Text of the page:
Having thus fully described the invention, what impinge directly upon the surface of said ',Slide.

2. The invention as defined in claim 1, in which a pair of microscope slides are provided, said slides being supported in convergent relation with said inlet tube directed therebetween, whereby tissue may be impinged upon the facing surfaces of both of said slides.

3. The invention as defined in claim 2, in which said inlet tube extends between adjacent end portions of said slides and further including a clip for holding the opposite end portions thereof tosettler., whereby the Slides will .be held against accidental displacement. j 1 'v 4. In a biopsy apparatus, av receptacle, a pair of microscope slides, means in said receptacle for holding said microscope slides in convergent relation, `said receptacle having an outer nipple adapted to carry a hypodermic needle and a duct in communication with said nipple, said duct being directed toward the space between said slides, and means for connecting the interior of said receptacle with`-a source of vacuum, whereby tissuemay be drawn through the needle and impinged upon the slides.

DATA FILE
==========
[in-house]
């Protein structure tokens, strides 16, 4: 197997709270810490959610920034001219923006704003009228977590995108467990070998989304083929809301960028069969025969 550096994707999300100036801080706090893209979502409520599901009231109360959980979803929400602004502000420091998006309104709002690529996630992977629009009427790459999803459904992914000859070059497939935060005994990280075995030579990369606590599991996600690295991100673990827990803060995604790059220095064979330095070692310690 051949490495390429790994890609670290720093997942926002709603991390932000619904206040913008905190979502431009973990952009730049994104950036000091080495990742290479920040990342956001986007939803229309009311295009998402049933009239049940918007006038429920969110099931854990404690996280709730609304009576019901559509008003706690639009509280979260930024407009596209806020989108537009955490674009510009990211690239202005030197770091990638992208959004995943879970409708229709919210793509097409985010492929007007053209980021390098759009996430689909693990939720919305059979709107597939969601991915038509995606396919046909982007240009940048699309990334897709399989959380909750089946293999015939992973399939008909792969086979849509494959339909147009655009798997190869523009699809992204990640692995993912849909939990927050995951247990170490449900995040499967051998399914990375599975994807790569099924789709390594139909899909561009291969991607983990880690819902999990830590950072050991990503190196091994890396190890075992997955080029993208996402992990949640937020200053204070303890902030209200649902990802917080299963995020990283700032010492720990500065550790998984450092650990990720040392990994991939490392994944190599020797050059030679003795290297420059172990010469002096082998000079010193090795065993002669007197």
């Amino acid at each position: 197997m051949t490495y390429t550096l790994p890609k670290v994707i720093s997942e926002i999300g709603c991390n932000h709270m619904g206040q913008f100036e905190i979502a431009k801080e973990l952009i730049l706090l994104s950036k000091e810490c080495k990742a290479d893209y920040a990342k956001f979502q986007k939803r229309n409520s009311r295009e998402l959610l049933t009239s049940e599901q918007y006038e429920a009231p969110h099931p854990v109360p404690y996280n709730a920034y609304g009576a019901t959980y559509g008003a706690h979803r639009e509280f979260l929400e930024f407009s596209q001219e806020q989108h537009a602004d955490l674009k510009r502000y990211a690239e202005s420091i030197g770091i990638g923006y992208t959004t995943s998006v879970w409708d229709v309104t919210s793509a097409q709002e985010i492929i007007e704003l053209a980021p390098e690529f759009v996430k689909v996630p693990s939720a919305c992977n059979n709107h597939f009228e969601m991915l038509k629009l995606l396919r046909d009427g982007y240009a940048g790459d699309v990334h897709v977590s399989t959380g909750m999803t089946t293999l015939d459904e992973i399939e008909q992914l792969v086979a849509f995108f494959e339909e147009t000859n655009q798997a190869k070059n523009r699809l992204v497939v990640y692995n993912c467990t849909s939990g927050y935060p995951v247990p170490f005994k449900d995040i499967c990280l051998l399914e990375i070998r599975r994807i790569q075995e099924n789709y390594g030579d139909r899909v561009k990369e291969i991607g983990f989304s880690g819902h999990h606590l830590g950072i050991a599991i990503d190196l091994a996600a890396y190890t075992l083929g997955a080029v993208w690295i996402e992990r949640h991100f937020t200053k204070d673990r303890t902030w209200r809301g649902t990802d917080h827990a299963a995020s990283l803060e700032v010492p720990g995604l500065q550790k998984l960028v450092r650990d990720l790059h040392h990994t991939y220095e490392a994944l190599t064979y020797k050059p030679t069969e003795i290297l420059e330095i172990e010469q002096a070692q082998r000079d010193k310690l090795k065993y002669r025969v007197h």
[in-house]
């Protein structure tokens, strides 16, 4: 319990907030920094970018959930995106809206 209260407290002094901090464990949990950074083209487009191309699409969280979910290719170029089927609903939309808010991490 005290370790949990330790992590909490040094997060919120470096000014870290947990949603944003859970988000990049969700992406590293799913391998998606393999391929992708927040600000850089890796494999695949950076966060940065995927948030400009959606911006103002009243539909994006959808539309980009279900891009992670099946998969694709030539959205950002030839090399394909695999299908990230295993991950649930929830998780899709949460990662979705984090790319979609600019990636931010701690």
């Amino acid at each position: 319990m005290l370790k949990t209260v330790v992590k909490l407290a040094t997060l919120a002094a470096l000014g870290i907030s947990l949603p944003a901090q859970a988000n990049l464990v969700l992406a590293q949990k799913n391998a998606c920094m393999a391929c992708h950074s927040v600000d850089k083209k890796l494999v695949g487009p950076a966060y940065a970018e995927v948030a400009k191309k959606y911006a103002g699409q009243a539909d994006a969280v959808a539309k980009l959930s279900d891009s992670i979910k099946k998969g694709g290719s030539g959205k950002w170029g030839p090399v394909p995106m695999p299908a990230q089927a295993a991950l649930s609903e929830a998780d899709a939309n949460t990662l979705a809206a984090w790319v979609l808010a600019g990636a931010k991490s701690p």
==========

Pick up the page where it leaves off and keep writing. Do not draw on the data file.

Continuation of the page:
5. 'I he invention as dened in claim 4, in which said receptacle is tubular and wider than said microscope slides in order to accommodate adjacent separated endsthereof, said slide holding means comprising a clip engaged with the opposite ends of said slides `for holding said opposite ends centered within said receptacle.

6. The invention as defined in claim 4, wherein said duct is provided 'by an inlet tube which extends between the separated ends of said slides, whereby said separated ends are prevented from falling together.